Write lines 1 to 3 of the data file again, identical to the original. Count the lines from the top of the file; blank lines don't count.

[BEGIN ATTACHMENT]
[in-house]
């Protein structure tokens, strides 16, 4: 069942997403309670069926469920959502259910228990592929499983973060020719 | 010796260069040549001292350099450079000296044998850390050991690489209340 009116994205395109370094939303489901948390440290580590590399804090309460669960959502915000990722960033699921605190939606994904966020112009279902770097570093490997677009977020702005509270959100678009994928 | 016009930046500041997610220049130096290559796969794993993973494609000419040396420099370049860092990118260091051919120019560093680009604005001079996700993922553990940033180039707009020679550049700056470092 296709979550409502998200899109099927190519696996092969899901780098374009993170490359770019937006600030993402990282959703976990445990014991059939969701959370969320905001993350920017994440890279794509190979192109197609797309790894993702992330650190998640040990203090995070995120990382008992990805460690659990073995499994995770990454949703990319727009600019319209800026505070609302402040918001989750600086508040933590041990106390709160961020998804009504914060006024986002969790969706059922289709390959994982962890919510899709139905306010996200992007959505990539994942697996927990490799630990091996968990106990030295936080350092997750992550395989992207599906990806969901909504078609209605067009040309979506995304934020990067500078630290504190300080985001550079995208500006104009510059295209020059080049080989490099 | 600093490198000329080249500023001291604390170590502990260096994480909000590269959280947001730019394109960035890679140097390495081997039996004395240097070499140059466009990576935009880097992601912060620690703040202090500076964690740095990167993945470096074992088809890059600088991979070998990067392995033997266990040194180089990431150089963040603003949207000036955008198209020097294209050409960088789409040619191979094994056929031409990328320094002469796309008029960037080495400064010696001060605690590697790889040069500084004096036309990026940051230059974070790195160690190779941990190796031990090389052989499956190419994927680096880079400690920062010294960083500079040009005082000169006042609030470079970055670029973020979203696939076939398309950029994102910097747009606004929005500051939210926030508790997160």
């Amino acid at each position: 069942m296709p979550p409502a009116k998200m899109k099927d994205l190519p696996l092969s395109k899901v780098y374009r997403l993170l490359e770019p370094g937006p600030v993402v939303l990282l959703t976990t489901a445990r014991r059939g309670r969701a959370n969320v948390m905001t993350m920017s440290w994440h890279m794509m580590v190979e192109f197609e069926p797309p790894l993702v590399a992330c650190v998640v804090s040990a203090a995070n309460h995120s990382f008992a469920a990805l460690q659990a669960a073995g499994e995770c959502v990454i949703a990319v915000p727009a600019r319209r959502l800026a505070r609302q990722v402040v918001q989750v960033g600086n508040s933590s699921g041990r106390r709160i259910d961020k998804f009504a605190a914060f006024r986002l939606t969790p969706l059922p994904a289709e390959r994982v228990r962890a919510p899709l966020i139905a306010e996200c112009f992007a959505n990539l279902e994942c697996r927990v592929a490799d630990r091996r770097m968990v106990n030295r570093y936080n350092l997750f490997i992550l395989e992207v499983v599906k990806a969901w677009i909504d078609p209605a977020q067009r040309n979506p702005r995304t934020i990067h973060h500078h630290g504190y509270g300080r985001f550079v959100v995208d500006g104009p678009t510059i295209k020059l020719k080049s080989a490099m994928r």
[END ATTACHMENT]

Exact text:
[in-house]
């Protein structure tokens, strides 16, 4: 069942997403309670069926469920959502259910228990592929499983973060020719 | 010796260069040549001292350099450079000296044998850390050991690489209340 009116994205395109370094939303489901948390440290580590590399804090309460669960959502915000990722960033699921605190939606994904966020112009279902770097570093490997677009977020702005509270959100678009994928 | 016009930046500041997610220049130096290559796969794993993973494609000419040396420099370049860092990118260091051919120019560093680009604005001079996700993922553990940033180039707009020679550049700056470092 296709979550409502998200899109099927190519696996092969899901780098374009993170490359770019937006600030993402990282959703976990445990014991059939969701959370969320905001993350920017994440890279794509190979192109197609797309790894993702992330650190998640040990203090995070995120990382008992990805460690659990073995499994995770990454949703990319727009600019319209800026505070609302402040918001989750600086508040933590041990106390709160961020998804009504914060006024986002969790969706059922289709390959994982962890919510899709139905306010996200992007959505990539994942697996927990490799630990091996968990106990030295936080350092997750992550395989992207599906990806969901909504078609209605067009040309979506995304934020990067500078630290504190300080985001550079995208500006104009510059295209020059080049080989490099 | 600093490198000329080249500023001291604390170590502990260096994480909000590269959280947001730019394109960035890679140097390495081997039996004395240097070499140059466009990576935009880097992601912060620690703040202090500076964690740095990167993945470096074992088809890059600088991979070998990067392995033997266990040194180089990431150089963040603003949207000036955008198209020097294209050409960088789409040619191979094994056929031409990328320094002469796309008029960037080495400064010696001060605690590697790889040069500084004096036309990026940051230059974070790195160690190779941990190796031990090389052989499956190419994927680096880079400690920062010294960083500079040009005082000169006042609030470079970055670029973020979203696939076939398309950029994102910097747009606004929005500051939210926030508790997160």
């Amino acid at each position: 069942m296709p979550p409502a009116k998200m899109k099927d994205l190519p696996l092969s395109k899901v780098y374009r997403l993170l490359e770019p370094g937006p600030v993402v939303l990282l959703t976990t489901a445990r014991r059939g309670r969701a959370n969320v948390m905001t993350m920017s440290w994440h890279m794509m580590v190979e192109f197609e069926p797309p790894l993702v590399a992330c650190v998640v804090s040990a203090a995070n309460h995120s990382f008992a469920a990805l460690q659990a669960a073995g499994e995770c959502v990454i949703a990319v915000p727009a600019r319209r959502l800026a505070r609302q990722v402040v918001q989750v960033g600086n508040s933590s699921g041990r106390r709160i259910d961020k998804f009504a605190a914060f006024r986002l939606t969790p969706l059922p994904a289709e390959r994982v228990r962890a919510p899709l966020i139905a306010e996200c112009f992007a959505n990539l279902e994942c697996r927990v592929a490799d630990r091996r770097m968990v106990n030295r570093y936080n350092l997750f490997i992550l395989e992207v499983v599906k990806a969901w677009i909504d078609p209605a977020q067009r040309n979506p702005r995304t934020i990067h973060h500078h630290g504190y509270g300080r985001f550079v959100v995208d500006g104009p678009t510059i295209k020059l020719k080049s080989a490099m994928r």